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Fed holds off on steps to boost economic growth

WASHINGTON — The Federal Reserve on Tuesday portrayed the U.S. economy as slightly healthier and held off on any new steps to boost growth.

Hiring is picking up and consumers are spending more despite slower growth globally, the Fed said in its policy statement issued after its final meeting of the year.

However, Fed officials cautioned that business investment has slowed and unemployment remains high. And they warned of strains in global financial markets that pose a threat to the world’s economy — a reference to Europe’s debt crisis. They left open the possibility of taking new steps next year if the economy worsens.

The Dow Jones industrial average closed down 66 points for the day, after being up by as much as 126 points before the Fed issued its statement. Broader indexes also ended the day lower.

The Fed made only slight changes to November’s statement. The policy committee approved it by an identical 9-1 vote. Charles Evans dissented for the second straight meeting, arguing again for more action by the Fed.

Still, the modestly upbeat statement appeared to disappoint investors and triggered the late-afternoon slump on Wall Street. Traders had hoped the Fed would announce new policy action, even though most economists expected none.

“The Fed did exactly what the markets were expecting, which is nothing, so the market decline is puzzling,” said Mark Zandi, chief economist at Moody’s Analytics. “It is always possible that there was some outside hope the Fed would do more to support the economy at this meeting and when the markets didn’t get that, they fell.”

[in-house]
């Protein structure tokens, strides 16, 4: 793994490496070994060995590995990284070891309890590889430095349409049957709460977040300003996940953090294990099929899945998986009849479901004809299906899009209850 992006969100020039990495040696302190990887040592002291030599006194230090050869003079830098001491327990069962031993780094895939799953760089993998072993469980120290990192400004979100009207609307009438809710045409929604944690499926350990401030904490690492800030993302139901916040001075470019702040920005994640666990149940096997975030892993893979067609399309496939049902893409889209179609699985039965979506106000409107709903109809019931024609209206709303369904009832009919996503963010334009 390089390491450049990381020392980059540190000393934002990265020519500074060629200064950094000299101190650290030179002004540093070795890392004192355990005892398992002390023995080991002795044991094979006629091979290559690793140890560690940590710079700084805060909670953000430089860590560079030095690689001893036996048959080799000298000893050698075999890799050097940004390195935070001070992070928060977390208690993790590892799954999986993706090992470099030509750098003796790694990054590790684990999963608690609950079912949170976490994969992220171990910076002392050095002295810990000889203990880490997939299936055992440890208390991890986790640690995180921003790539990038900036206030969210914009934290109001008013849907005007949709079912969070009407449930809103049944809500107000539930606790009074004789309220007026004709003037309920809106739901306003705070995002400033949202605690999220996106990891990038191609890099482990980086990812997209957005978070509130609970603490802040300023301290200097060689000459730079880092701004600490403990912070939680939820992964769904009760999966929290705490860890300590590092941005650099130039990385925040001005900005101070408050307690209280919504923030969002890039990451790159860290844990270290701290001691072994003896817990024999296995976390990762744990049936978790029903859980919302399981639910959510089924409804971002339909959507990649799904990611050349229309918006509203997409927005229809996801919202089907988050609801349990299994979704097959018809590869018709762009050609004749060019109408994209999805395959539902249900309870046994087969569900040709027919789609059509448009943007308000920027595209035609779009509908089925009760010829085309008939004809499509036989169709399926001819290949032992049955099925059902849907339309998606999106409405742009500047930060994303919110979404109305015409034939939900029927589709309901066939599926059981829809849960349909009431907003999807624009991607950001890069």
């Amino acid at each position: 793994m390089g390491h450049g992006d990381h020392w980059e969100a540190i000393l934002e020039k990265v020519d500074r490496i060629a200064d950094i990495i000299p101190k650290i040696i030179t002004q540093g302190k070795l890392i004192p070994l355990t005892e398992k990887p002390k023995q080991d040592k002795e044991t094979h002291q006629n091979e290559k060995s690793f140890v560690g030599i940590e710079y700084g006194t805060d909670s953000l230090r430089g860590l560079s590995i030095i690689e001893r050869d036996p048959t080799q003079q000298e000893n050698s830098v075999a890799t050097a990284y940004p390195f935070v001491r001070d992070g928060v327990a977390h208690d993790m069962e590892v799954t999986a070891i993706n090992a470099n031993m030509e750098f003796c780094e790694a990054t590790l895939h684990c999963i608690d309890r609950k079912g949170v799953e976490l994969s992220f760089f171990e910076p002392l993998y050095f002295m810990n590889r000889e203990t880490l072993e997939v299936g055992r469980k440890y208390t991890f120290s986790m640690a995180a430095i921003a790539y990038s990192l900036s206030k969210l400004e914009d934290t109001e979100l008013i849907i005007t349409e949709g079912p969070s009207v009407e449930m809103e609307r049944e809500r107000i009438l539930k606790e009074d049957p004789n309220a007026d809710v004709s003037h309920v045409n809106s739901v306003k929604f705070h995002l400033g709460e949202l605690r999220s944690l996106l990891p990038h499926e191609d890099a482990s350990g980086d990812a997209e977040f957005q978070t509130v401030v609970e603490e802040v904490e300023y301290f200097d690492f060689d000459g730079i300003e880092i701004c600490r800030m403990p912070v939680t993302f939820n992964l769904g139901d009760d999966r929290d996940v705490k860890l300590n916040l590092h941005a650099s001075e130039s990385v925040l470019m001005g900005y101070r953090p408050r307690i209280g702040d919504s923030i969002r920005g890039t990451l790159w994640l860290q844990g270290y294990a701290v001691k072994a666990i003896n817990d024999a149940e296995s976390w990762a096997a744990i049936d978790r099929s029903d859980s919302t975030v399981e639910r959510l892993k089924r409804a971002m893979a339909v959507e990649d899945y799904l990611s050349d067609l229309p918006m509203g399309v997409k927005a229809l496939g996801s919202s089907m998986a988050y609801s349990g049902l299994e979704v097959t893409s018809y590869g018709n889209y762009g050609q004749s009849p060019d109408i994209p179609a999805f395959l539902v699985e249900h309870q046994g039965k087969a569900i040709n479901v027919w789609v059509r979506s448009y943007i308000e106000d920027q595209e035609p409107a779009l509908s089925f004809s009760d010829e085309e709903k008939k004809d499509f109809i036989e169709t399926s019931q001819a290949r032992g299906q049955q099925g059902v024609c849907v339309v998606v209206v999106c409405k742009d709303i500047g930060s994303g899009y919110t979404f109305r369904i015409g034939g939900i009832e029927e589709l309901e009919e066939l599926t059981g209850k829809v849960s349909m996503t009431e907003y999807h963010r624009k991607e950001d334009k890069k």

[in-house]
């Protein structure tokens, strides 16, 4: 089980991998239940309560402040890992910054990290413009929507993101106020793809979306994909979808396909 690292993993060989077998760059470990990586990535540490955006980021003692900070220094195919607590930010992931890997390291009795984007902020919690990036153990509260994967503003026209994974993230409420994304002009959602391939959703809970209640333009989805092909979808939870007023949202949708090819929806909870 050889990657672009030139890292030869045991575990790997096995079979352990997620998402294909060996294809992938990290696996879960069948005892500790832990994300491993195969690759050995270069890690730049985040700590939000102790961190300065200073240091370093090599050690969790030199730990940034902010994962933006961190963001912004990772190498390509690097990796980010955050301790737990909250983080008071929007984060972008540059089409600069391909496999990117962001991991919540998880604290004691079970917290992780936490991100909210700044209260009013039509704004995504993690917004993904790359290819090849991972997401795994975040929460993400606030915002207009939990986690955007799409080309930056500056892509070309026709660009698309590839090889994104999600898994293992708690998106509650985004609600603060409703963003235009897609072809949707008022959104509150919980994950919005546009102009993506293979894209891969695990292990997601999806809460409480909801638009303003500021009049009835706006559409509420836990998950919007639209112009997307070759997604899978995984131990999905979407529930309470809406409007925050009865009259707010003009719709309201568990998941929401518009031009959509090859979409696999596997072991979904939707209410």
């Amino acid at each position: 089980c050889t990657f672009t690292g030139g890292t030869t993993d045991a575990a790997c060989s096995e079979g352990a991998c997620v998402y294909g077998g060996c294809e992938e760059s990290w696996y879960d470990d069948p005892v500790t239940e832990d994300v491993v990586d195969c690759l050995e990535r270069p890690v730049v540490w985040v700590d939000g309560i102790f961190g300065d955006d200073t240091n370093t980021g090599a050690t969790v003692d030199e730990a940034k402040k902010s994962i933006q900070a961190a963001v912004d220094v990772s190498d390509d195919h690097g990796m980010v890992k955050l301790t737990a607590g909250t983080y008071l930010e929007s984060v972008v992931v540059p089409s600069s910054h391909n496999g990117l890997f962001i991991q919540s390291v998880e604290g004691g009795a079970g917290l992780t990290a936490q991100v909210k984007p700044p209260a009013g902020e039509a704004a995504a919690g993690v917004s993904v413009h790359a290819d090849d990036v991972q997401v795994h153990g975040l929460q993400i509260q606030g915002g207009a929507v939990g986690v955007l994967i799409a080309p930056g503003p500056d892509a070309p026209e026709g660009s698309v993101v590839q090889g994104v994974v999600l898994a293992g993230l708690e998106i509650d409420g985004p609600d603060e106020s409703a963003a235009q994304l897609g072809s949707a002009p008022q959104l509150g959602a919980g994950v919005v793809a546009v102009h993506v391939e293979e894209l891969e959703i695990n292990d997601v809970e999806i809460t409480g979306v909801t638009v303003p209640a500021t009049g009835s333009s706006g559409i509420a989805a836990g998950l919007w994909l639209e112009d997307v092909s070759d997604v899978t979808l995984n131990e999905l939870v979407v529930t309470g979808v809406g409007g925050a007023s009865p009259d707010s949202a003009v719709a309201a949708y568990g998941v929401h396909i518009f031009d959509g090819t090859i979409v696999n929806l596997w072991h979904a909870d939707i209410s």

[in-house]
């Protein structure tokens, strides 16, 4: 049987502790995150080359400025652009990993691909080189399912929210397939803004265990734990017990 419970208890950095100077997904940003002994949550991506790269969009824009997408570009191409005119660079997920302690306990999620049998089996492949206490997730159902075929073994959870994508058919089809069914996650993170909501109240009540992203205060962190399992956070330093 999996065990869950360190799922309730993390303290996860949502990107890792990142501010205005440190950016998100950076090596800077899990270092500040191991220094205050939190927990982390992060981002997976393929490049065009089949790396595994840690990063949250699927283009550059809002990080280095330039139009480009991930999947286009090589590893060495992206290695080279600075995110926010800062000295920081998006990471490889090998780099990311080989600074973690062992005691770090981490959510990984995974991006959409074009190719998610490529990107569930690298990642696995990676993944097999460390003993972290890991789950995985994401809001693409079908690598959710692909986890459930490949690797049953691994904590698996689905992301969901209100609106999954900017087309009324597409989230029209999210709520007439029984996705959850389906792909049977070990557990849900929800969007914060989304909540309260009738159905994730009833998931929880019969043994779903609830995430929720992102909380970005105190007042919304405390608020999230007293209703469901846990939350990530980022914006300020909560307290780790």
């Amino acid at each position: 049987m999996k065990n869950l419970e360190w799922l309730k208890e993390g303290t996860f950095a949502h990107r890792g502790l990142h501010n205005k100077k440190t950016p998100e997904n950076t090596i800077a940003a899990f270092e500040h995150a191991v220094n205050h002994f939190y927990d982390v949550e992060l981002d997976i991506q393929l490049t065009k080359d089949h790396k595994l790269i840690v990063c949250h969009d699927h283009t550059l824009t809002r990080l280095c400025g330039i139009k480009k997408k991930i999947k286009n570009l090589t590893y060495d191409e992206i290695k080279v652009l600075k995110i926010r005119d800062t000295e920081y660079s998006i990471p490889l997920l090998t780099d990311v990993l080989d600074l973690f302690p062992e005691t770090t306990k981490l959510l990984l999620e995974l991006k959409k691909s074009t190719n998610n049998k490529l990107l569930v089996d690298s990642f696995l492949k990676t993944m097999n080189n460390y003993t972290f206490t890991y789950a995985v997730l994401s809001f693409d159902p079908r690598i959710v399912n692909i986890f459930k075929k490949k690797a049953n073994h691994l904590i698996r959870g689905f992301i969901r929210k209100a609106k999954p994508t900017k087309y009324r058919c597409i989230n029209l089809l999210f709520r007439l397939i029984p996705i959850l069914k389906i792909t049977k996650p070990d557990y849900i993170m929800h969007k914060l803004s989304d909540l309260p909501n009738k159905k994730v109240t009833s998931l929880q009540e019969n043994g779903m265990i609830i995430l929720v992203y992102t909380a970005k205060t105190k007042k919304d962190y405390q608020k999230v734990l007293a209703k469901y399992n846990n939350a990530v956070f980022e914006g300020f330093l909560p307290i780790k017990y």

Many economists said Fed policymakers likely spent their final meeting of the year fine-tuning a strategy for communicating changes in interest rates more explicitly. The Fed has left rates near zero for the past three years. More guidance would help assure investors, companies and consumers that rates won’t rise before a specific time.

The Fed made no mention of a new communications strategy in its statement. But economists say it could be unveiled as soon as next month, after the Fed’s Jan 24-25 policy meeting.

Diane Swonk, chief economist at Mesirow Financial, said the November minutes showed that the Fed discussed adding an interest rate forecast to its quarterly economic projections.

Swonk said the Fed may be trying to build a stronger consensus before announcing the change. She also noted that three Federal Reserve regional bank presidents who opposed key policy changes this year will not have votes next year.

Charles Plosser of Philadelphia, Richard Fisher of Dallas and Narayana Kocherlakota of Minneapolis all dissented from the Fed’s policy statements in September and August after citing concerns that the actions introduced at those meetings could fuel inflation.